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Implementation of food safety management systems

On September 16, 2022, the Official Journal of the European Union published the Commission Notice on the Implementation of food safety management systems covering Good Hygiene Practices and procedures based on the HACCP principles, including the facilitation/flexibility of the implementation in certain food businesses (2022/C d355/01).

Subject of the new guide

The new guide updates the previous guide from 2016 and takes into account the latest revisions of relevant legislation such as the introduction of allergen management and food safety culture as requirements in Regulation (EC) No. 852/2004, as well as in international standards such as the revision of ISO 22000, the General principles of Food Hygiene and the adoption of the Codex Alimentarius Code of Practice on Food Allergen Management for Food Business Operators. Since 2016, the European Food Safety Authority (EFSA) has also published scientific opinions such as the “Hazard analysis approaches for certain small retail establishments in view of the application of their food safety management systems and Hazard analysis approaches for certain small retail establishments and food donations”. The Commission Notice is not legally binding and provides guidance only.

What is a food safety management system (FSMS)?

According to the definition in the guidance, it is prerequisite programmes, supplemented with control measures at CCP, as appropriate, that when taken as a whole, ensure that food is safe and suitable for its intended use. The FSMS is also the combination of control measures and assurance activities. The latter aims at providing evidence that control measures are working properly such as validation and verification, documentation and record keeping. Appendix 1 of the guidance vividly presents an "overview of food safety management systems excluding primary production and related operations."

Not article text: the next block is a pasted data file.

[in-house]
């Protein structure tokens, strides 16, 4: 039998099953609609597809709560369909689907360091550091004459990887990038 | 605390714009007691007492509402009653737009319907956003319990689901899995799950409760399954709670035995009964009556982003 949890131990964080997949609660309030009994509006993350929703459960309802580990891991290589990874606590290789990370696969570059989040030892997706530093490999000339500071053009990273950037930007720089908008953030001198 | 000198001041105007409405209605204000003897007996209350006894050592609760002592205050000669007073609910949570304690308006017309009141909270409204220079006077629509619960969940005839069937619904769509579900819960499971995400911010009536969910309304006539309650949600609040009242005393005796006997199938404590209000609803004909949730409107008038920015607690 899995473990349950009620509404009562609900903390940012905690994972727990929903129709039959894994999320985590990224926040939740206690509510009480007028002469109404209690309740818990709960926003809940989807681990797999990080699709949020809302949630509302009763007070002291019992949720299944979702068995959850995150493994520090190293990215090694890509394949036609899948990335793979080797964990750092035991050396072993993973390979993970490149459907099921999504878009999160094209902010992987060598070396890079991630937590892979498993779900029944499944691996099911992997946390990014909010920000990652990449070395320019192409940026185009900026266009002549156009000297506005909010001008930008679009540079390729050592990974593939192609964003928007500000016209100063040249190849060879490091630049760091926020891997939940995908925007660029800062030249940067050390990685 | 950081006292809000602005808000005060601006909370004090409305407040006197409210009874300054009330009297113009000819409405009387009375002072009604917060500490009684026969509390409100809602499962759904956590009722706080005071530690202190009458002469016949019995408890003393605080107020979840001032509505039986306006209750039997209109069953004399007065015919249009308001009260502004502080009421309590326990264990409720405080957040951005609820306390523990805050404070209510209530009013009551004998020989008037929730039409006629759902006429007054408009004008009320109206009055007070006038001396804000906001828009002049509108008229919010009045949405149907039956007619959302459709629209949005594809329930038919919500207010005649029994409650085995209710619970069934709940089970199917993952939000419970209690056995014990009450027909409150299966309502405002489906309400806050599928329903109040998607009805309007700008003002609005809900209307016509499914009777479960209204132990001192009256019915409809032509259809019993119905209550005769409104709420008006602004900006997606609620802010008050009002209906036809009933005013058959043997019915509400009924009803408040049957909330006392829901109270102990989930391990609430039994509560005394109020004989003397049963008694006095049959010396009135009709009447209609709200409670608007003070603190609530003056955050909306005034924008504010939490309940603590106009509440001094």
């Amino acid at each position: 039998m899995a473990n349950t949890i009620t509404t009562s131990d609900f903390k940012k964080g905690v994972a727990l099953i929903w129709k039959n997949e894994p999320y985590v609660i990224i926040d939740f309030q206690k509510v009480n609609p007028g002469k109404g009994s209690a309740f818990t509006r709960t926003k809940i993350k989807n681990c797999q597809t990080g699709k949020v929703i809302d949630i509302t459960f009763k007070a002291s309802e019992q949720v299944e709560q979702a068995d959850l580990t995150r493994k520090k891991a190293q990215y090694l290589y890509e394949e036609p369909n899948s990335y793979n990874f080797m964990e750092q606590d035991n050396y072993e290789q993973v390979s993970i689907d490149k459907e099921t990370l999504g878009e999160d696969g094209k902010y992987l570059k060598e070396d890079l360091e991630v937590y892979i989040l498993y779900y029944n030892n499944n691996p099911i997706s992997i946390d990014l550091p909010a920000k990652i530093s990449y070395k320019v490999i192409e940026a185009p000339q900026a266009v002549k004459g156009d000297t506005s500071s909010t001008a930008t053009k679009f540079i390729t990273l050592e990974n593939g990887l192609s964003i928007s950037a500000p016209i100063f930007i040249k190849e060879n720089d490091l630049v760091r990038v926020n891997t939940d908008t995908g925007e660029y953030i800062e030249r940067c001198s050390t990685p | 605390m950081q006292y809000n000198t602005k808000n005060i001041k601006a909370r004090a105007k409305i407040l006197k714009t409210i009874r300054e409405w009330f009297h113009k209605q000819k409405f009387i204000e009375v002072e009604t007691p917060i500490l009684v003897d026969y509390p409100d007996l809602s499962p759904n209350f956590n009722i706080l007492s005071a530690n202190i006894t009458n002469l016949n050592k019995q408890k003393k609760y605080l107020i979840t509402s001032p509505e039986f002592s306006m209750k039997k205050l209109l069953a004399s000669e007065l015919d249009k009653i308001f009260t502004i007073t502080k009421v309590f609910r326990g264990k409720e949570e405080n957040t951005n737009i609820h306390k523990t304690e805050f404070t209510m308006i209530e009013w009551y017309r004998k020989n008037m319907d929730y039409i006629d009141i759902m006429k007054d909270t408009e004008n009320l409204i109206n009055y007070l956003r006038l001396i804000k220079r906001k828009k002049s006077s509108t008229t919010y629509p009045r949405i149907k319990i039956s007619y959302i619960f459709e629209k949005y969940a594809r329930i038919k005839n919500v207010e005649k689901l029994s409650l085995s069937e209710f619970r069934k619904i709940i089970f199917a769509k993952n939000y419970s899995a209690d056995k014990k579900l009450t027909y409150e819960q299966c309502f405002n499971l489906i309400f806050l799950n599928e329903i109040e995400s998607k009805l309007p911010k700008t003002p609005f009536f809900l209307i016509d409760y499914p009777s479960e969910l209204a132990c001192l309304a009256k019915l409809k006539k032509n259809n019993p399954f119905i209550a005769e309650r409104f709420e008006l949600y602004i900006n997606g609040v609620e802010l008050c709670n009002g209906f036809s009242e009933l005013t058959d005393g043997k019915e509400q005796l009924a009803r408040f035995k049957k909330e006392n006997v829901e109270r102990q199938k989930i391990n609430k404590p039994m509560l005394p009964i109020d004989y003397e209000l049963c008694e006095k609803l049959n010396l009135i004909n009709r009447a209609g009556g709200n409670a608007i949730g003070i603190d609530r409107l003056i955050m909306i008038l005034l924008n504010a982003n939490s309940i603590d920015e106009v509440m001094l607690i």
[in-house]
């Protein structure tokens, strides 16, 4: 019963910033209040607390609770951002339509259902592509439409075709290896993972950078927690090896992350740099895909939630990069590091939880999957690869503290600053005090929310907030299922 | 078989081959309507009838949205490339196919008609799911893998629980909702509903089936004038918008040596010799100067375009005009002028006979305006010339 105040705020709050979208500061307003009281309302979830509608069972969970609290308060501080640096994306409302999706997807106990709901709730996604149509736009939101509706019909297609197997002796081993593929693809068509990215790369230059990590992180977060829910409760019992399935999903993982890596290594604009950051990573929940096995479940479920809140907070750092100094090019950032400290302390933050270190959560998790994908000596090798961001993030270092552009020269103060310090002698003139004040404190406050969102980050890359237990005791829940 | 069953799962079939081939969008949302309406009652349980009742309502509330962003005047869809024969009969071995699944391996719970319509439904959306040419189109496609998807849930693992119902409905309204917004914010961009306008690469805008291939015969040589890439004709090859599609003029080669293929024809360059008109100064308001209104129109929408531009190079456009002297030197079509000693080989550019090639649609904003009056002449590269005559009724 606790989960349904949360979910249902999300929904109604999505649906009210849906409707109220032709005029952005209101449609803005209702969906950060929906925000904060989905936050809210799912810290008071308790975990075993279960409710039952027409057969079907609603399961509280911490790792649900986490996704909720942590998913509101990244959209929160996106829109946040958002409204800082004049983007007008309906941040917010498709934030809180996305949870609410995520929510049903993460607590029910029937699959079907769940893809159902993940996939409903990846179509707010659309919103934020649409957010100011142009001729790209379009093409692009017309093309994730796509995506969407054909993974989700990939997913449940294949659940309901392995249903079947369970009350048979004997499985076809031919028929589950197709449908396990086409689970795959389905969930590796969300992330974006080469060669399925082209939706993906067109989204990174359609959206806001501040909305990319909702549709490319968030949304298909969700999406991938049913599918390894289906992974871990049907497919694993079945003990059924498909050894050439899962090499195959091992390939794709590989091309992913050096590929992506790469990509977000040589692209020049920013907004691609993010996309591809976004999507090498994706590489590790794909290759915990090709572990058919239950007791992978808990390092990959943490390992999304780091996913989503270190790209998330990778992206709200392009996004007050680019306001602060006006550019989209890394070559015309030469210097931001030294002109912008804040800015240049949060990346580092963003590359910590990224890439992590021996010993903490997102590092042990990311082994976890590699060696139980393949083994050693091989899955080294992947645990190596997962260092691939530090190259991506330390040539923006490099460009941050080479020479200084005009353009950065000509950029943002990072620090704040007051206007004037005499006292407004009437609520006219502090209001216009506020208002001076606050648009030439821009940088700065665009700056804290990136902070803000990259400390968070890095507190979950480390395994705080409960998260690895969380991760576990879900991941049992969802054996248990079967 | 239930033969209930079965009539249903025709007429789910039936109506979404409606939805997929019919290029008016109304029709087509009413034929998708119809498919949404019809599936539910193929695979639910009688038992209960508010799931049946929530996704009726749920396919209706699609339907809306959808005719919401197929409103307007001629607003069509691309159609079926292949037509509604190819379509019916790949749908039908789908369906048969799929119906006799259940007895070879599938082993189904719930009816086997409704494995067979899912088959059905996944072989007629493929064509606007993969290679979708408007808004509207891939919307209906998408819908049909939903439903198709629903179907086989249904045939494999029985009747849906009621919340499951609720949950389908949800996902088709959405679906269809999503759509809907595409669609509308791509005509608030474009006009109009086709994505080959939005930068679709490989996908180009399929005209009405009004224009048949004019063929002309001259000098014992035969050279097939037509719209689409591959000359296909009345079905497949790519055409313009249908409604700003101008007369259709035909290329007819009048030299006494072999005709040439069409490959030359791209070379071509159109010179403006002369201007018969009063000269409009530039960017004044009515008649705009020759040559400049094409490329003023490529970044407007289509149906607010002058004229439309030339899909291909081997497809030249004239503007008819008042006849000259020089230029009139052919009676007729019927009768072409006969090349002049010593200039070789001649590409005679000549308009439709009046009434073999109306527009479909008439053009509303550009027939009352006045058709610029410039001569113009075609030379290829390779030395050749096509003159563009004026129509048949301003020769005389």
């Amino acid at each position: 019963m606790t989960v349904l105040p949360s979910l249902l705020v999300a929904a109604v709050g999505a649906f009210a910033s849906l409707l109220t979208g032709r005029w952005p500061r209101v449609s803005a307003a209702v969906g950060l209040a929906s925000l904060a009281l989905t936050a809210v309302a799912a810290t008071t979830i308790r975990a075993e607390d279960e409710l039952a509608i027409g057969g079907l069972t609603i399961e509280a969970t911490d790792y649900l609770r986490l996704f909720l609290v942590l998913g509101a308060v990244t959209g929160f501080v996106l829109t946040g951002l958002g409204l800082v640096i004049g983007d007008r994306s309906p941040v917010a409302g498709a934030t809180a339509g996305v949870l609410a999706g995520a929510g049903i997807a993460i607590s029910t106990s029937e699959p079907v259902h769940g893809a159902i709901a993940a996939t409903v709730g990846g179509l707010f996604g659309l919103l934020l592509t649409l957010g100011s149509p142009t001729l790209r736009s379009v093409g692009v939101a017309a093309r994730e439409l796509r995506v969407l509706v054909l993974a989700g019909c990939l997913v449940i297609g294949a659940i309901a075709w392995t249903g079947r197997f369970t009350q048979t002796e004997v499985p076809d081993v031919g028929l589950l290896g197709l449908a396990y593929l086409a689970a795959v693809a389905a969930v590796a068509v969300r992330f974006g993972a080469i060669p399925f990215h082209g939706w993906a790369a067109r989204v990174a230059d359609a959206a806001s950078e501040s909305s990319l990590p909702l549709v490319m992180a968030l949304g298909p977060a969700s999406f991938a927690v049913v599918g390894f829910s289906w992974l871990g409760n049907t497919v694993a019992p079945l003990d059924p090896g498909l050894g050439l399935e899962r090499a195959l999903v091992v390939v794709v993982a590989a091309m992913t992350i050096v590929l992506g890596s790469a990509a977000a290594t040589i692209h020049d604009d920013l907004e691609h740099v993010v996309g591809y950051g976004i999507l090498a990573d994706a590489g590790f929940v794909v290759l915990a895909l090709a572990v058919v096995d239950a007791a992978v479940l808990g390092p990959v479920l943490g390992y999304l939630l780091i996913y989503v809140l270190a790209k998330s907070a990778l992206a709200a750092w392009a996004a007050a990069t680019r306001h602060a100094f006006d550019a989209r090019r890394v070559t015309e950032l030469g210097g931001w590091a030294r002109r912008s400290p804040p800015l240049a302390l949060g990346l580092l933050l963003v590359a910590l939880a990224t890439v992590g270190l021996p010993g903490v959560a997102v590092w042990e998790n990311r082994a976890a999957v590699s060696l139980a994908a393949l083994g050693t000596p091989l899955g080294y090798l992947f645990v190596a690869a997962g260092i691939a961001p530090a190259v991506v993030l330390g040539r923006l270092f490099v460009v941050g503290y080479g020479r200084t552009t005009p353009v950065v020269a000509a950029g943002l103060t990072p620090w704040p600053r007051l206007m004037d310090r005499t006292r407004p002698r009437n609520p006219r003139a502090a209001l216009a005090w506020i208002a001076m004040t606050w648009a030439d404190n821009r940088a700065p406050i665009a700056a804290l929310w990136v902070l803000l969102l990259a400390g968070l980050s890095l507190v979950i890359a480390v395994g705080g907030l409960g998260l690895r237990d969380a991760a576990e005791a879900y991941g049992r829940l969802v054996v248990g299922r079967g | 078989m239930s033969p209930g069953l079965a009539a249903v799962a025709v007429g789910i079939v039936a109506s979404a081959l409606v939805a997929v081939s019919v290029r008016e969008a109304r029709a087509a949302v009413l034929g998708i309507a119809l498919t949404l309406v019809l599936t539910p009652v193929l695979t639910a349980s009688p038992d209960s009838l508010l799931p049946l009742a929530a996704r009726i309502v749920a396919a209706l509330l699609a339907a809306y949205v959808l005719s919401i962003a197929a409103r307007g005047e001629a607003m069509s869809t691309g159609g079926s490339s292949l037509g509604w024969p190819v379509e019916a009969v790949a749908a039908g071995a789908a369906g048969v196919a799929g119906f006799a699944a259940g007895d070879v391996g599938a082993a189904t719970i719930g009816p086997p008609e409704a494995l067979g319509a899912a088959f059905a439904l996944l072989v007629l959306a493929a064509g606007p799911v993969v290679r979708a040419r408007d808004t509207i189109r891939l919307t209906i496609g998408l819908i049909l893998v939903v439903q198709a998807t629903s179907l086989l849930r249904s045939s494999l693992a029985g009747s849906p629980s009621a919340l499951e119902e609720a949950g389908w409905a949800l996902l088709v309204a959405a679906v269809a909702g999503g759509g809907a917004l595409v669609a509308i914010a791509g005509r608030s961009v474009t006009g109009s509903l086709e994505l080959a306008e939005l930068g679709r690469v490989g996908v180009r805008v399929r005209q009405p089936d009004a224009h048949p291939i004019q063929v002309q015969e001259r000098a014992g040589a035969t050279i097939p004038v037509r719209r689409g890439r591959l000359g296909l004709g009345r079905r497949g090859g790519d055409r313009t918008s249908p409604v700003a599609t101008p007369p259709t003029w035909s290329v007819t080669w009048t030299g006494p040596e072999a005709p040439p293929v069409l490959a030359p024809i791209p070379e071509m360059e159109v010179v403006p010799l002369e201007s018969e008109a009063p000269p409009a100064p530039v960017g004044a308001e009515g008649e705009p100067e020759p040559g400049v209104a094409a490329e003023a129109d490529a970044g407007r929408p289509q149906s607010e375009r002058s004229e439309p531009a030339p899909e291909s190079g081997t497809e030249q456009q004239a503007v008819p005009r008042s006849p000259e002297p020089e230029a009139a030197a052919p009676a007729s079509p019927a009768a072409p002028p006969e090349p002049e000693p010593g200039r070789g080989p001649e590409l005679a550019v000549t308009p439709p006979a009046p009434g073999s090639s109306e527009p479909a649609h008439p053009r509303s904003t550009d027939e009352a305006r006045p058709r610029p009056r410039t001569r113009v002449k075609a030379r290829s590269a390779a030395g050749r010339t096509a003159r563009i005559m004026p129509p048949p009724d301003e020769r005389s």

The guide provides an orientation for companies to make the somewhat fuzzy concept of "food safety culture" more tangible. A separate chapter has been devoted to food safety culture as a component of "Good Hygiene Practice" in Annex I, paragraph 3.14. Because the statutory components of food safety culture are based on subjective perceptions, the guidance in Appendix 3 lists tools for making the behavior-based approach to food safety culture measurable. For instance, an example of such a tool presented in Appendix 3 is a survey of different groups of employees, which leads to the identification of weaknesses in certain food safety culture principles and corrective actions that can be taken. In addition, a general assessment of the food safety culture can also be carried out by comparing the results, for example in different departments of a company or in different branches of the same group, for example supermarkets or butcher shops belonging to the same group. In addition, as a tool for evaluating food safety culture, the indicator examples also help food safety authorities. If they use the same questionnaire for audits in a given industry, the monitoring authorities can easily compare the standards in different companies in the same industry.

In Annex III of the Guide, the competent authorities are provided with a mirror image of guidance for auditing food safety culture management systems, including GHP and HACCP-based procedures. Thus, it is recommended to check, also with the help of questionnaires,

  • whether a food safety culture survey has been conducted,
  • what knowledge employees have about the importance of producing safe and appropriate food,
  • what attitude and behaviour employees have towards food hygiene,
  • what level of management commitment is in place and how communication with other departments is taking place,
  • how the leadership role is lived in involving all employees in food safety procedures, what resources are available to implement the food safety culture.

Table 1 then provides an example of a food safety culture checklist for agencies. Additional tools will be published as they become available.


With the publication of the new guide, it can now be expected that the management systems for food safety culture will also be increasingly monitored by the authorities. It is important that the verification of the food safety culture on the basis of objective data is not a one-time process, but a continuous process that should also be lived as a culture in the companies.

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